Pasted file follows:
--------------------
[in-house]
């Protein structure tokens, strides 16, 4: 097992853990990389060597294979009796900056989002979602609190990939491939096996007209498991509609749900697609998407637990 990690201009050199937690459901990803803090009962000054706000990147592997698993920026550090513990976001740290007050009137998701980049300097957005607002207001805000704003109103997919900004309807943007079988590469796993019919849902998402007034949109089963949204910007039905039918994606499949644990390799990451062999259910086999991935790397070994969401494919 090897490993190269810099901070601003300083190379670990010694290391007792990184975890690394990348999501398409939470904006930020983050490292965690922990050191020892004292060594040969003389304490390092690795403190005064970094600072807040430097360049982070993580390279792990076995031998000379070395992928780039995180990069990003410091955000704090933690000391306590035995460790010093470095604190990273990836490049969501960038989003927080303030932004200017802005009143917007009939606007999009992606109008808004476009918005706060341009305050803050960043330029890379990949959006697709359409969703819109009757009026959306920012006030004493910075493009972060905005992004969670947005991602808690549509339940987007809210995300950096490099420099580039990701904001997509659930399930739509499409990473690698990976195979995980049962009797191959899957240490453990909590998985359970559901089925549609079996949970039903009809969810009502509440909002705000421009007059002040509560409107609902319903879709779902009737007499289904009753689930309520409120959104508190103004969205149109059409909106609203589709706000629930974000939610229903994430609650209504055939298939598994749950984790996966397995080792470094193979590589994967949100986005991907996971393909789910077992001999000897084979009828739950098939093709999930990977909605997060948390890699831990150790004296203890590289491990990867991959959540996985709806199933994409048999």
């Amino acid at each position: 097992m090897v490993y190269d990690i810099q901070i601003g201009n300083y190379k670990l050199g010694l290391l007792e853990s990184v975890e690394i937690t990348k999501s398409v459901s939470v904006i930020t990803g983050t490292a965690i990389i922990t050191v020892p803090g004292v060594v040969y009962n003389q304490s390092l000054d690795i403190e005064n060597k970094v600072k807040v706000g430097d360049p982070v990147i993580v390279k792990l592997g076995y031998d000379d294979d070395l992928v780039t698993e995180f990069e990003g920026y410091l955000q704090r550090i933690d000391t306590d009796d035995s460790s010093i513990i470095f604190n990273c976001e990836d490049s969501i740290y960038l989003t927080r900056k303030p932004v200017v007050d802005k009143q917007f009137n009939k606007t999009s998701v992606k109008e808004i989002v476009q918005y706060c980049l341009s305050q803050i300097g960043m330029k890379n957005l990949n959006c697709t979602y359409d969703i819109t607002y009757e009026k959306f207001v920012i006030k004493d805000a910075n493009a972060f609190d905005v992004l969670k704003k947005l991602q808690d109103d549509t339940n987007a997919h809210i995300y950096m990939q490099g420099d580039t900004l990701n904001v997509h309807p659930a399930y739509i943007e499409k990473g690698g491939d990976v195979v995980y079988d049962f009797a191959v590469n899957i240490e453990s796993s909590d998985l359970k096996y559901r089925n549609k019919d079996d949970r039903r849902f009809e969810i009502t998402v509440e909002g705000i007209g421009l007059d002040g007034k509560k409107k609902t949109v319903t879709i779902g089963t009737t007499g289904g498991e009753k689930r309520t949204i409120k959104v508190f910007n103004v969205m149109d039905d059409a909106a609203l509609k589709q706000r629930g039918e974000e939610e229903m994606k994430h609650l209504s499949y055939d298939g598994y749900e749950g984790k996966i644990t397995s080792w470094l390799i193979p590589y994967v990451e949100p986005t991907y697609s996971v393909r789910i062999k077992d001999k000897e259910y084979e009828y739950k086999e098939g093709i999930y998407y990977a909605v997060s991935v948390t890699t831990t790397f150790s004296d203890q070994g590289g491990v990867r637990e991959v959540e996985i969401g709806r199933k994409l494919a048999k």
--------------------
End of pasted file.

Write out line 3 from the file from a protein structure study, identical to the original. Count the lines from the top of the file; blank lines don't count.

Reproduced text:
């Amino acid at each position: 097992m090897v490993y190269d990690i810099q901070i601003g201009n300083y190379k670990l050199g010694l290391l007792e853990s990184v975890e690394i937690t990348k999501s398409v459901s939470v904006i930020t990803g983050t490292a965690i990389i922990t050191v020892p803090g004292v060594v040969y009962n003389q304490s390092l000054d690795i403190e005064n060597k970094v600072k807040v706000g430097d360049p982070v990147i993580v390279k792990l592997g076995y031998d000379d294979d070395l992928v780039t698993e995180f990069e990003g920026y410091l955000q704090r550090i933690d000391t306590d009796d035995s460790s010093i513990i470095f604190n990273c976001e990836d490049s969501i740290y960038l989003t927080r900056k303030p932004v200017v007050d802005k009143q917007f009137n009939k606007t999009s998701v992606k109008e808004i989002v476009q918005y706060c980049l341009s305050q803050i300097g960043m330029k890379n957005l990949n959006c697709t979602y359409d969703i819109t607002y009757e009026k959306f207001v920012i006030k004493d805000a910075n493009a972060f609190d905005v992004l969670k704003k947005l991602q808690d109103d549509t339940n987007a997919h809210i995300y950096m990939q490099g420099d580039t900004l990701n904001v997509h309807p659930a399930y739509i943007e499409k990473g690698g491939d990976v195979v995980y079988d049962f009797a191959v590469n899957i240490e453990s796993s909590d998985l359970k096996y559901r089925n549609k019919d079996d949970r039903r849902f009809e969810i009502t998402v509440e909002g705000i007209g421009l007059d002040g007034k509560k409107k609902t949109v319903t879709i779902g089963t009737t007499g289904g498991e009753k689930r309520t949204i409120k959104v508190f910007n103004v969205m149109d039905d059409a909106a609203l509609k589709q706000r629930g039918e974000e939610e229903m994606k994430h609650l209504s499949y055939d298939g598994y749900e749950g984790k996966i644990t397995s080792w470094l390799i193979p590589y994967v990451e949100p986005t991907y697609s996971v393909r789910i062999k077992d001999k000897e259910y084979e009828y739950k086999e098939g093709i999930y998407y990977a909605v997060s991935v948390t890699t831990t790397f150790s004296d203890q070994g590289g491990v990867r637990e991959v959540e996985i969401g709806r199933k994409l494919a048999k």